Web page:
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Re: Cleaning the inside lens
To access the inner optics on these compact digital cameras the lens must be disassembled from the inside out. Usually the camera casing has to be removed, boards and connections moved out of the way, and the lens assembly actually removed from the camera. At that point the lens can be taken apart and the inner optics accessed.
In other words, yes, this is a job for a professional. It is also probably not worth the cost just for a couple specs of dust.
These lenses are not sealed. This is why the dust gets in there to start with. If you get a can of compressed air and carefully blow into the gaps between the lens parts in different directions somtimes you can get enough air through to blow off the inner lenses. This does not often work though.
Advance Camera Repair
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Unless you have a lens collimator and other gear needed to reassemble the lens, don't even think about taking it apart yourself. If gentle shaking and tapping doesn't dislodge it, take the lens to a reputable camera shop and have a trained professional clean it.
dont worry about dust too much unless it actually affects your image sensor.check it by pointing to a white wall or sky with f put to it maximum like 32/22 , focus and take pictures.. if its problem with the lens then it will make prominent dark speckles on the image.. but if you get dark speckles even at lower f - stops like 1.4/3.5/5.6 then its dust in the sensor.
dont try cleaning your sensor yourself as you may spoil it and finally have to refer a service center of the brand .
Cleaning the lens from the inside is not possible from a practical point of view. However, if you don't care that your camera won't work after you've taken it apart but you just want to see what's inside, then go ahead. If you see dust inside the lens and this is what is concerning you, please know that all lenses have dust inside...it can't be totally eliminated. In 99.999% of cases, the dust doesn't show up on the actual pictures.
The spots can be in the inside of the lens settings to the CCD/imager.
If the cleaning of the lens is done well it can be a speck of dust logged in to the screen and having it on the image.
A careful cleaning in a dust proof set up is required.
This usually means your camera is not communicating with the lens properly. Inside the body of the camera - directly above the opening for the lens mount - are 7 square / rectangular pads. These pads are the electrical contact points, that when mated to the corresponding pins of an automatic Nikon (or compatible) lens, provides the signals to set / confirm f-stop, focus, etc.
Since this is occurring on several lenses, unless you're failing to
install the lenses fully into the body, the issue probably lies with the
camera body itself. There may be an issue with dust, dirt or oxidation on these contacts - or a problem inside the camera - that is interfering with the those signals. You can wipe these contacts with an alcohol prep pad in an attempt to dislodge any dust and dirt. Clean any lenses used on the camera as well - as dust and dirt on the camera contacts means it's probably been transferred to the lenses, too. Oxidation is a bit trickier to tackle - because the camera is wide open to collecting anything that drops into it. If cleaning with an alcohol prep doesn't solve the problem, I'd contact Nikon support for their suggestions or to arrange for repair.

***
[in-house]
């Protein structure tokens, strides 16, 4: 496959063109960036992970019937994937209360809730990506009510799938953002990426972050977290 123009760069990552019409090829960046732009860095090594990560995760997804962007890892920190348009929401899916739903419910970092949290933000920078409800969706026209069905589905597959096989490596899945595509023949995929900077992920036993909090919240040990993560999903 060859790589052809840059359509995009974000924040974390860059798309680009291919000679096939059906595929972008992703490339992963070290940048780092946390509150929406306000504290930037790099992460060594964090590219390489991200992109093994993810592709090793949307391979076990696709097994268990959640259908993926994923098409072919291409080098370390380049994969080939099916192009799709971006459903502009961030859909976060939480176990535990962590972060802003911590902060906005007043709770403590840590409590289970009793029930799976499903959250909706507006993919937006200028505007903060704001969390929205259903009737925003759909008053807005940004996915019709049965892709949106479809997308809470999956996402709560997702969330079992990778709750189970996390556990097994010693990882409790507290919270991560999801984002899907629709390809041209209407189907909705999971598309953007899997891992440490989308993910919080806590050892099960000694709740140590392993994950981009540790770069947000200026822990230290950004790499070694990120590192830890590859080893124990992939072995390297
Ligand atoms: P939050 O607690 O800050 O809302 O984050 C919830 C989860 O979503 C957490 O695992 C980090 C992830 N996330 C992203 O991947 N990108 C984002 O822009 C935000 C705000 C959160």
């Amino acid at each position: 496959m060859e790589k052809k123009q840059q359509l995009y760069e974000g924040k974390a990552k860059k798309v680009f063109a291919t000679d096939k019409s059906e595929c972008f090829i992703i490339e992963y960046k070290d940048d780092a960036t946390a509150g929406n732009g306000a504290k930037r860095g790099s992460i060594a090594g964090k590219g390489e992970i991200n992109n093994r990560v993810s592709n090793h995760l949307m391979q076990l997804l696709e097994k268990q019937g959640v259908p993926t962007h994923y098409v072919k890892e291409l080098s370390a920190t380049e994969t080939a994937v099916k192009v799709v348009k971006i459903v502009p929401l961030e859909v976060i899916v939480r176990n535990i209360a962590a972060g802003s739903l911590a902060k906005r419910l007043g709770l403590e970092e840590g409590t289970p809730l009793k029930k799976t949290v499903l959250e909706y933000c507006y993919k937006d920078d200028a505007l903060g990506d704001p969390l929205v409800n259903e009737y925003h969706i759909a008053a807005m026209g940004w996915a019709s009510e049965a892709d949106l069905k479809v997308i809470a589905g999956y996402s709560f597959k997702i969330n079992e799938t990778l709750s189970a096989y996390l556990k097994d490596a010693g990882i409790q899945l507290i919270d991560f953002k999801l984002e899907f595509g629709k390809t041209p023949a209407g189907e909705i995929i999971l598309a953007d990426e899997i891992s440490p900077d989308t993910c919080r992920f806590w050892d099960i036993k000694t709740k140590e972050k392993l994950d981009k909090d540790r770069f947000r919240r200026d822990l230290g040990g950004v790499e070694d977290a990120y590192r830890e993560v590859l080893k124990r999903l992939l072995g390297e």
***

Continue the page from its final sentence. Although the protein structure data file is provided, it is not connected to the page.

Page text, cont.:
Unscrew the entire lens assembly from the body. The inner lens cannot get debris inside it but the outside of it and the inside of the protector lens can. It's a good idea to do this cleaning in your bathroom with the shower on hot but not visibly steamy as this will cut the airborne dust by 90%.
Don't. Unless there are some really big specks of dirt inside the lens then they will have no effect at all on picture taking. To prevent the problem getting worse always store your lens with it's front and rear caps on and inside a lens bag. Also make sure that your camera bag is clean and isn't shedding fibres from the inner linings.
Dismantling your lens to clean it is really a job best left to a professional who will then additionally check and clean/lubricate the moving parts inside the lens.
If you have a SLR camera you can take your lense off and clean it.. I do not reccoment canned air because if you do not use it the right way liquid will come out. At best buy they have cleaning kits, and in their kit they have a little brush that you can squeeze regular air and brush off anything on the lense or around the lense, If you have a SLR camera you might have a built in cleaning option... SLR means Single Lense Reflex and this means your lense can come off/interchangable..
This problem has plagued digital slr users for years. Unfortunately adding extension rings will change the focal length of whatever lens is used (could be a plus, but most likely not). Best thing is to change lenses in a clean environment, keep all your lenses clean and capped when not in use. Also when changing lenses it may help to keep the camera inverted with the body opening pointing downward. If stuff gets inside (which it will its only a matter of time) take it to a shop for a sensor cleaning (typical $40-50) or read about cleaning tools here http://www.photosol.com/